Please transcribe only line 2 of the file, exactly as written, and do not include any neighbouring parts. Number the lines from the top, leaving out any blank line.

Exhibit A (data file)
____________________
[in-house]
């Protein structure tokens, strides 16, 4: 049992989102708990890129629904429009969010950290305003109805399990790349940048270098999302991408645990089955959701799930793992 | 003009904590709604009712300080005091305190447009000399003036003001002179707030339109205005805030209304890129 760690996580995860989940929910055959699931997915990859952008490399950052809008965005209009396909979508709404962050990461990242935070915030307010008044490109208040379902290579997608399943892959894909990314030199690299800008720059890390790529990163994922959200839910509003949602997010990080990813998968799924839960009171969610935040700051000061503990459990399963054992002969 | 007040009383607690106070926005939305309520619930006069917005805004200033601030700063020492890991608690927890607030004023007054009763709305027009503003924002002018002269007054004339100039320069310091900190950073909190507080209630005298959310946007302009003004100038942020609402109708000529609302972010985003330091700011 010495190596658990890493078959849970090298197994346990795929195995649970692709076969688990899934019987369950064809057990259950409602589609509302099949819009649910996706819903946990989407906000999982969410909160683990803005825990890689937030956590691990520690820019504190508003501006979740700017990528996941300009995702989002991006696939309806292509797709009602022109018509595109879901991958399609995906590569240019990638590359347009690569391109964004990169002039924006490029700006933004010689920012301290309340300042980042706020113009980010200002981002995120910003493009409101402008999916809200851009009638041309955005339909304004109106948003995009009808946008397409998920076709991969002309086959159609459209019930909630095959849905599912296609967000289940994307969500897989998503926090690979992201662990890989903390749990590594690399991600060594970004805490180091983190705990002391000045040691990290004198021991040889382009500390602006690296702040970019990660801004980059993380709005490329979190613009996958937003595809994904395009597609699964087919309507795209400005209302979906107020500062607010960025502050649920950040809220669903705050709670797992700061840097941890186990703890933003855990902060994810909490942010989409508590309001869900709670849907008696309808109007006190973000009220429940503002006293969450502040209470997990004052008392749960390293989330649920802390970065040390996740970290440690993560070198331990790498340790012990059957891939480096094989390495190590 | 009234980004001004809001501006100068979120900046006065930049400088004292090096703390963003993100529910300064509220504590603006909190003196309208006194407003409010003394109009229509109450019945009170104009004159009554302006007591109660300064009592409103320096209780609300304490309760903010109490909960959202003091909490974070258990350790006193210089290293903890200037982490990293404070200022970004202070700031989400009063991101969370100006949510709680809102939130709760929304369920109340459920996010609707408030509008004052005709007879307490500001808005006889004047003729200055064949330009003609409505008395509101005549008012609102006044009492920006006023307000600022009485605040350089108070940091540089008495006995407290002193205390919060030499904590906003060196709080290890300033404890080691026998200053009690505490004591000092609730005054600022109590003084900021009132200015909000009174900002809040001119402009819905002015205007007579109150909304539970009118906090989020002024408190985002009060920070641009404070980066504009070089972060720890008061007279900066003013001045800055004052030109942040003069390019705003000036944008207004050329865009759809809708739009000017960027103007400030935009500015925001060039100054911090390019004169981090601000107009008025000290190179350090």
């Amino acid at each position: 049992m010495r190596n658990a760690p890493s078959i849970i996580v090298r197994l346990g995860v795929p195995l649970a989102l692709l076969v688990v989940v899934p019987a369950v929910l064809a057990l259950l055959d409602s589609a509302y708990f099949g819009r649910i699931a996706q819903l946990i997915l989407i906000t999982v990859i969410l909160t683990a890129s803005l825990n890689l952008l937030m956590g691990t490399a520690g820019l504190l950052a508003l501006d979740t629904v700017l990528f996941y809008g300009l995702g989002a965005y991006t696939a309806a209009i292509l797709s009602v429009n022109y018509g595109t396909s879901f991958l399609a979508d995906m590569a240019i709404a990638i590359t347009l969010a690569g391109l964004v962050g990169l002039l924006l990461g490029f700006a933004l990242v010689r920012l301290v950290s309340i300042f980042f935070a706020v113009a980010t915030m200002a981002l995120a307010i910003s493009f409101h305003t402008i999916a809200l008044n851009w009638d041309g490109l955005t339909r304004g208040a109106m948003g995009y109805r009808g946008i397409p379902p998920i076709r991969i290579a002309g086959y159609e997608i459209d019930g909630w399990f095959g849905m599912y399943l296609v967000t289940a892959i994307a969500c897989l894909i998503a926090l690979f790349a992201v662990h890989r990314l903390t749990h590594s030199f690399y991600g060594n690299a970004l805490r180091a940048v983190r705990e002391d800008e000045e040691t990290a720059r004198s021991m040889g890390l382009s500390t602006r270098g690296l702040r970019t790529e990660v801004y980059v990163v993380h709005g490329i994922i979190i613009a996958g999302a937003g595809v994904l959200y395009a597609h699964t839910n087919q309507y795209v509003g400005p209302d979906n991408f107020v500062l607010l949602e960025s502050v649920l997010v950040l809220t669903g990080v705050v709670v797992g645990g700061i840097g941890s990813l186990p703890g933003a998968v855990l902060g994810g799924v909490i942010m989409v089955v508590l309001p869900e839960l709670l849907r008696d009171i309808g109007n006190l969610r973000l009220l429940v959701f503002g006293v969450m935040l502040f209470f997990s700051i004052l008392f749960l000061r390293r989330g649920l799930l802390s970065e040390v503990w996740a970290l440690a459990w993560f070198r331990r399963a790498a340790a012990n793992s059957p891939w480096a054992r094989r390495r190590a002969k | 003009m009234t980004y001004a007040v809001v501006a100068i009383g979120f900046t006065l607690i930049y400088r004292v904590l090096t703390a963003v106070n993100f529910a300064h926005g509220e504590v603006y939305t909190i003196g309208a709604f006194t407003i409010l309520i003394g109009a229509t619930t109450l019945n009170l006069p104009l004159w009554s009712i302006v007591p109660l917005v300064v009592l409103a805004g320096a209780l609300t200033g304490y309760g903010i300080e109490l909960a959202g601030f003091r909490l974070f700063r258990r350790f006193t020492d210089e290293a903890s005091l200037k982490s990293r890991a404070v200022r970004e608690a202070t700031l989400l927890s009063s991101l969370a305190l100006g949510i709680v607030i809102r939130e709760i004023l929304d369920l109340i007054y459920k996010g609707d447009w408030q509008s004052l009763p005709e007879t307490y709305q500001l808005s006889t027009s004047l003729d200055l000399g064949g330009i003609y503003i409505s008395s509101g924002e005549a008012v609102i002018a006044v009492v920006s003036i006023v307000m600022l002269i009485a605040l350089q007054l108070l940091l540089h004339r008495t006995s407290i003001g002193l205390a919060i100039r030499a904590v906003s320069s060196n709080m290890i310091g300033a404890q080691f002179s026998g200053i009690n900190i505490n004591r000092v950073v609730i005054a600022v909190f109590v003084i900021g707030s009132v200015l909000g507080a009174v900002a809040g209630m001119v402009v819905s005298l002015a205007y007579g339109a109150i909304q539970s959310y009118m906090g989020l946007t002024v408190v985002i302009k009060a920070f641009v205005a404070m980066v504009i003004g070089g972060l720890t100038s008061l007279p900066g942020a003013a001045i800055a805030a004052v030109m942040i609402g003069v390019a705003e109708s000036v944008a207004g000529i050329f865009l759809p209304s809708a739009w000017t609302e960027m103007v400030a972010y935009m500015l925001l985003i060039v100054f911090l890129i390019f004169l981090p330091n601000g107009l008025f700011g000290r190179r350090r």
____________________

């Protein structure tokens, strides 16, 4: 049992989102708990890129629904429009969010950290305003109805399990790349940048270098999302991408645990089955959701799930793992 | 003009904590709604009712300080005091305190447009000399003036003001002179707030339109205005805030209304890129 760690996580995860989940929910055959699931997915990859952008490399950052809008965005209009396909979508709404962050990461990242935070915030307010008044490109208040379902290579997608399943892959894909990314030199690299800008720059890390790529990163994922959200839910509003949602997010990080990813998968799924839960009171969610935040700051000061503990459990399963054992002969 | 007040009383607690106070926005939305309520619930006069917005805004200033601030700063020492890991608690927890607030004023007054009763709305027009503003924002002018002269007054004339100039320069310091900190950073909190507080209630005298959310946007302009003004100038942020609402109708000529609302972010985003330091700011 010495190596658990890493078959849970090298197994346990795929195995649970692709076969688990899934019987369950064809057990259950409602589609509302099949819009649910996706819903946990989407906000999982969410909160683990803005825990890689937030956590691990520690820019504190508003501006979740700017990528996941300009995702989002991006696939309806292509797709009602022109018509595109879901991958399609995906590569240019990638590359347009690569391109964004990169002039924006490029700006933004010689920012301290309340300042980042706020113009980010200002981002995120910003493009409101402008999916809200851009009638041309955005339909304004109106948003995009009808946008397409998920076709991969002309086959159609459209019930909630095959849905599912296609967000289940994307969500897989998503926090690979992201662990890989903390749990590594690399991600060594970004805490180091983190705990002391000045040691990290004198021991040889382009500390602006690296702040970019990660801004980059993380709005490329979190613009996958937003595809994904395009597609699964087919309507795209400005209302979906107020500062607010960025502050649920950040809220669903705050709670797992700061840097941890186990703890933003855990902060994810909490942010989409508590309001869900709670849907008696309808109007006190973000009220429940503002006293969450502040209470997990004052008392749960390293989330649920802390970065040390996740970290440690993560070198331990790498340790012990059957891939480096094989390495190590 | 009234980004001004809001501006100068979120900046006065930049400088004292090096703390963003993100529910300064509220504590603006909190003196309208006194407003409010003394109009229509109450019945009170104009004159009554302006007591109660300064009592409103320096209780609300304490309760903010109490909960959202003091909490974070258990350790006193210089290293903890200037982490990293404070200022970004202070700031989400009063991101969370100006949510709680809102939130709760929304369920109340459920996010609707408030509008004052005709007879307490500001808005006889004047003729200055064949330009003609409505008395509101005549008012609102006044009492920006006023307000600022009485605040350089108070940091540089008495006995407290002193205390919060030499904590906003060196709080290890300033404890080691026998200053009690505490004591000092609730005054600022109590003084900021009132200015909000009174900002809040001119402009819905002015205007007579109150909304539970009118906090989020002024408190985002009060920070641009404070980066504009070089972060720890008061007279900066003013001045800055004052030109942040003069390019705003000036944008207004050329865009759809809708739009000017960027103007400030935009500015925001060039100054911090390019004169981090601000107009008025000290190179350090």